Featured Story

Capitol Watch: FAST Act Promotes Innovation and Investment for
Bright Future

By Anna Denecke, Associate,
Blakey & Agnew, LLC

Congressional action this winter, resulting in a swift passage of the Fixing the America’s Surface Transportation (FAST) Act, was met with sighs of relief from transportation interests around the country. For the first time in nearly a decade, Washington was able to pass a long-term surface transportation bill, thereby guaranteeing stabile funding to the entities responsible for maintaining and improving our surface transportation.

Freight interests, in particular, had reason to pull out the streamers and pour the champagne. The legislation included $10.8 billion for investments in freight infrastructure, distributed over the next five years through a competitive grant approach and a formula program. The FAST Act also created the first-ever national multimodal freight policy and required the U.S. Department of Transportation identify a national multimodal freight network, inclusive of all modes of transport.

Freight, however, wasn’t the only area of focused investment and innovation in the FAST Act. The bill also establishes the National Surface Transportation and Innovative Finance Bureau, a one-stop shop for state and local governments in need of technical assistance, financing, or federal funding. An executive director, appointed by the Secretary of Transportation, will oversee the bureau and is authorized to pull staff and resources from other offices within the department.

The bureau will enable USDOT to coordinate among the modes to ensure expeditious and thorough consideration of freight projects. Staff will provide public-private partnership and NEPA expertise, as well as administer the Railroad Rehabilitation and Improvement Financing (RRIF) and Transportation Infrastructure Finance and Innovative Act (TIFIA) programs. Once established, the bureau will oversee the newly-created Nationally Significant Freight and Highway Projects competitive grant program.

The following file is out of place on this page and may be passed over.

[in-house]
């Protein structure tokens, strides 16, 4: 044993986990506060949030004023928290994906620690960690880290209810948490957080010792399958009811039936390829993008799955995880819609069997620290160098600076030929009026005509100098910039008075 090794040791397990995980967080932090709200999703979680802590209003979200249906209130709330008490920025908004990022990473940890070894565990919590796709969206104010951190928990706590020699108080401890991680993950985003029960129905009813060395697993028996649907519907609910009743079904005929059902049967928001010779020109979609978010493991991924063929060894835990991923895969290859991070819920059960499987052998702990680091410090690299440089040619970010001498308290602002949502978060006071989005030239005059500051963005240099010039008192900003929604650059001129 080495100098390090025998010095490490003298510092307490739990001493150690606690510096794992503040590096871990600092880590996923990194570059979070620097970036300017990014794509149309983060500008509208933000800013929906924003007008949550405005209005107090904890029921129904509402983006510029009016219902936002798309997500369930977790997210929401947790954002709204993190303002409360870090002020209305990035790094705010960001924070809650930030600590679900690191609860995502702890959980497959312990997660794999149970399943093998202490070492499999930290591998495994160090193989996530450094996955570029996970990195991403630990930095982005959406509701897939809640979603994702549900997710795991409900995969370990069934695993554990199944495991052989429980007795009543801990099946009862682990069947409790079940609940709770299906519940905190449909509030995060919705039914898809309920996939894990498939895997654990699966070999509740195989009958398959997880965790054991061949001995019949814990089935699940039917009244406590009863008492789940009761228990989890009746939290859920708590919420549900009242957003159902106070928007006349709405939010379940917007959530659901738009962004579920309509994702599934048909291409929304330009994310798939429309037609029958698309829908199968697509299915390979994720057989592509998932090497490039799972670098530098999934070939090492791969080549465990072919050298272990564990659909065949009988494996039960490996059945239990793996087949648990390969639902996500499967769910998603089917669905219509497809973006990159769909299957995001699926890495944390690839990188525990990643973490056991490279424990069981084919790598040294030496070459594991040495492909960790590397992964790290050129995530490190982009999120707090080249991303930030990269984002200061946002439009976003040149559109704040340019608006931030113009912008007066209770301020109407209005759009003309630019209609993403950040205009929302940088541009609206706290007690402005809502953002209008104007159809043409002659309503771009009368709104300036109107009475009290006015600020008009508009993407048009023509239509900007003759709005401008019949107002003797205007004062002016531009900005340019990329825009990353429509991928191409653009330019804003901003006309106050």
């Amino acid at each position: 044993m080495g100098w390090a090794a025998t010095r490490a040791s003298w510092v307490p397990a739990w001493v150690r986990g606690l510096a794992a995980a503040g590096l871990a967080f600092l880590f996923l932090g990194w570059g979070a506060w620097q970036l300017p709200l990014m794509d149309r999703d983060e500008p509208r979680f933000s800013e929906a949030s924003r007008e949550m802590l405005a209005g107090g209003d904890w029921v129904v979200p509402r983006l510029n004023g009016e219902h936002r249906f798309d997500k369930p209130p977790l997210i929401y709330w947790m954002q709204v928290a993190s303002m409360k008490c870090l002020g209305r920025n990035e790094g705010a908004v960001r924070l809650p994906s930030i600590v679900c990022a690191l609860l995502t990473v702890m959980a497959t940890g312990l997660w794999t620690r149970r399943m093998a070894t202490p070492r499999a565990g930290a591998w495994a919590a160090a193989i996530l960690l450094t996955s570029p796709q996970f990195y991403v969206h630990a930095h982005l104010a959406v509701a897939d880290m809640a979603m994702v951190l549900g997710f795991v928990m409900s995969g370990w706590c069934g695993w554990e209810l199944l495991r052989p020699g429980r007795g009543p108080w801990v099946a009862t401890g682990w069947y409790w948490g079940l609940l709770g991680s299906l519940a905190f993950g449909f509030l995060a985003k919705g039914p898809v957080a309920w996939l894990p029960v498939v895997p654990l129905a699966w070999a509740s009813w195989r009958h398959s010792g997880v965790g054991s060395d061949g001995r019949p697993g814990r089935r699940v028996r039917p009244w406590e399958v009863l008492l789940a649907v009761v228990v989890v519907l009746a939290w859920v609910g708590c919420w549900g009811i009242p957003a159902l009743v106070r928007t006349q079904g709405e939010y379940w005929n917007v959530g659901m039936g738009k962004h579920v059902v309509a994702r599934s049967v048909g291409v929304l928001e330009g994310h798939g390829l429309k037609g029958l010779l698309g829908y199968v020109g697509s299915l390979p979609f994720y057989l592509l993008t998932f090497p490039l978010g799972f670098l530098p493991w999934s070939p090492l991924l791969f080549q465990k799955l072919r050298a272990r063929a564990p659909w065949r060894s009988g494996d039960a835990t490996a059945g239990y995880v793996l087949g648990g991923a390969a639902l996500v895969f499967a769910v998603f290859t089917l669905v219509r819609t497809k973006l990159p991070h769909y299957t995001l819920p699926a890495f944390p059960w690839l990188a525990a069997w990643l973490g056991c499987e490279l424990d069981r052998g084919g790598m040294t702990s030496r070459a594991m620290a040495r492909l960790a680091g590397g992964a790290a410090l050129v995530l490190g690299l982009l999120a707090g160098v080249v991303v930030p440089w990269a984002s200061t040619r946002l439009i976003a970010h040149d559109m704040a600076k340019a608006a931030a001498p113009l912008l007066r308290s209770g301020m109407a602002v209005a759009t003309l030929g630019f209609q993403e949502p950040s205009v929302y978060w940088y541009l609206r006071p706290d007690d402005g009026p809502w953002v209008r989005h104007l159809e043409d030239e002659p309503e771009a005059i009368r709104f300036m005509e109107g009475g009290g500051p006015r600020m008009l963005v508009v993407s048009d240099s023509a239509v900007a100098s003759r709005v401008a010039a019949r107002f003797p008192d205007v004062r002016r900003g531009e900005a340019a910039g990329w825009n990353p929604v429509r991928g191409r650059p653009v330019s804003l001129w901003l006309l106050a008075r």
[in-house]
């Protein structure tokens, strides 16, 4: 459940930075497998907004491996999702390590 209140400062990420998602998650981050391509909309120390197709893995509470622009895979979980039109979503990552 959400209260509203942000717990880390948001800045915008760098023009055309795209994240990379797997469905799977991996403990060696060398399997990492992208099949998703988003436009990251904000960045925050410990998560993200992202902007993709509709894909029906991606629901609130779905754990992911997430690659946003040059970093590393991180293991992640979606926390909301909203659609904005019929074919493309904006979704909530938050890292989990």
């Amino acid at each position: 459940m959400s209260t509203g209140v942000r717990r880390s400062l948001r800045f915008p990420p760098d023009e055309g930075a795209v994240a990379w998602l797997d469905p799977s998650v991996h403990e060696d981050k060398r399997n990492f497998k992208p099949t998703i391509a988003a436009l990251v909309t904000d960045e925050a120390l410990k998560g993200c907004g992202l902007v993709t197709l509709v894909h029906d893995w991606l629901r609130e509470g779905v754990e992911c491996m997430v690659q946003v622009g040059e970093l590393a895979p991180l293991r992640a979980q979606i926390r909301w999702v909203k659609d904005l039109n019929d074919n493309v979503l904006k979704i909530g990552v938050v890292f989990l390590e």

In addition to the bureau, the FAST Act creates a new competitive grant program aimed at incentivizing the exploration of alternative user-based revenue mechanisms. The current revenue mechanism – a per-gallon gas and diesel tax – no longer sufficiently

supports the Highway Trust Fund, due to declining spending power and increasing vehicle fuel efficiency.

The FAST Act’s Surface Transportation System Funding Alternatives program provides states and multi-state groups the opportunity to compete for grants that can go towards projects that demonstrate a user fee structure and have the ability to maintain the long-term financial health of the Highway Trust Fund. The Surface Transportation System Funding Alternatives program is funded at $15 million in FY16 and $20 million for the remaining four years of the bill.

The five-year surface transportation authorization bill also attempts to improve the environmental impact statement and permitting processes that often bog down large infrastructure projects. The FAST Act creates a Federal Permitting Improvement Steering Council comprised of an executive director appointed by the president and council members designated by heads of the federal agencies typically involved in infrastructure projects.

The steering council is charged with examining best practices for enhancing early stakeholder engagement, ensuring timely decisions, improving federal and non-federal governmental coordination, increasing transparency, reducing information collection requirements, and in other permitting and environmental process areas. Additionally, the council will develop recommended performance schedules, based on the average time it takes to complete an environmental review or authorization of a project.

Blakey & Agnew, LLC is a public affairs and communications consulting firm based in Washington, DC.